This brings us to the issue of environmental justice. Events such as the Haunted Hayride inconvenience hikers, bicycle riders, equestrians, picnickers and other traditional Park users, and they do much more harm to the resident plants and wildlife. Col. Griffith meant the Park to be free and accessible to all. Converting a free, open and wild section of the Park into an attraction only available to people with the means to purchase tickets chips away at the communal abundance of the Park, a public space intended for all of us to enjoy free of charge.
Once an aerial tram is in place, whether it stops at Mt. Lee or at a viewing platform somewhere, what will follow? Up to now much of the hilly heart of Griffith Park has been saved from commercial exploitation because it is difficult to access by anyone unwilling or unable to hike or ride a horse or a bicycle up to the higher and wilder portions of the Park. A tram can change this. The zip line mentioned in this article’s title could whisk daring visitors over the sign. A morbid thrill ride could require hooking up to a cable, climbing up a ladder to the top of the “H,” jumping off, plummeting almost to the ground, and then whizzing some hundred feet down the steep hillside. It could be called the “Suicide Swoop,” after the young actress who is said to have lept to her death from the Hollywood Sign’s first letter in 1932. (Her death was tragic, and my suggestion is in poor taste but perhaps no worse taste than that of some of the events at the Haunted Hayride.)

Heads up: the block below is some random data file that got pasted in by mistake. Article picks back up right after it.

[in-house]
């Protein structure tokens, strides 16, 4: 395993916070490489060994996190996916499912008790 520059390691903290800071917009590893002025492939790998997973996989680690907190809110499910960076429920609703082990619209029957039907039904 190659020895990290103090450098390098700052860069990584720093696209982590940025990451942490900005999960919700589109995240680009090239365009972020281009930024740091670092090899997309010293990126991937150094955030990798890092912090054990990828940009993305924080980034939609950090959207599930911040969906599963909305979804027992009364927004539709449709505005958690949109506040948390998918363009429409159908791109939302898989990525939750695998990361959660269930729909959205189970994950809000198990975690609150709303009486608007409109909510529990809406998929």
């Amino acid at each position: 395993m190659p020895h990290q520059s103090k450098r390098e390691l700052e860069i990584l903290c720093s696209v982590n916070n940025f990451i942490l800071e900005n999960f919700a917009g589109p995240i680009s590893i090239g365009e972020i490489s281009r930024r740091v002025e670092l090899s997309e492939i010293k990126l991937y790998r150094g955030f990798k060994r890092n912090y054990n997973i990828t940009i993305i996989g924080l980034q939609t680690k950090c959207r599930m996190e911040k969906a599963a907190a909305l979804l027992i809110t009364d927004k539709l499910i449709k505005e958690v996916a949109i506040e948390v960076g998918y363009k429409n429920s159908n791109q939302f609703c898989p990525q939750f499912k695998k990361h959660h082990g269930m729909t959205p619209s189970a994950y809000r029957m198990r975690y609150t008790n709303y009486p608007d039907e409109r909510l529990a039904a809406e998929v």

Finally, in park-poor Los Angeles, what is needed more—another theme park ride or open space? Edward Reed, Associate Professor of Psychology at Franklin and Marshall College, said, “there is something wrong with a society that spends so much money, as well as countless hours of human effort—to make the least dregs of processed information available to everyone everywhere and yet does little or nothing to help us explore the world for ourselves.” (Quoted in Richard Louv, Last Child in the Woods: Saving Our Children from Nature Deficit Disorder, Algonquin Books, 2006.) We are losing the ability to explore our world directly as experience is increasingly monetized and curated by corporate flacks. Urban kids and many suburban children have long been isolated from the natural world because of a lack of neighborhood parks, or lack of opportunity, observes Louv.
In the middle of Los Angeles we have a huge urban wilderness. It deserves our respect and our protection. “In our bones,” writes Louv, “we need the natural curves of hills, the scent of chaparral, the whisper of pines, the possibility of wildness. We require these patches of nature for our mental health and our spiritual resilience.”
~ Carol Henning
Carol Henning is a Sierra Canyon member and has hiked Griffith Park for many years.
Photo taken from Lake Hollywood roadway which has unrestricted views of of the Hollywood Sign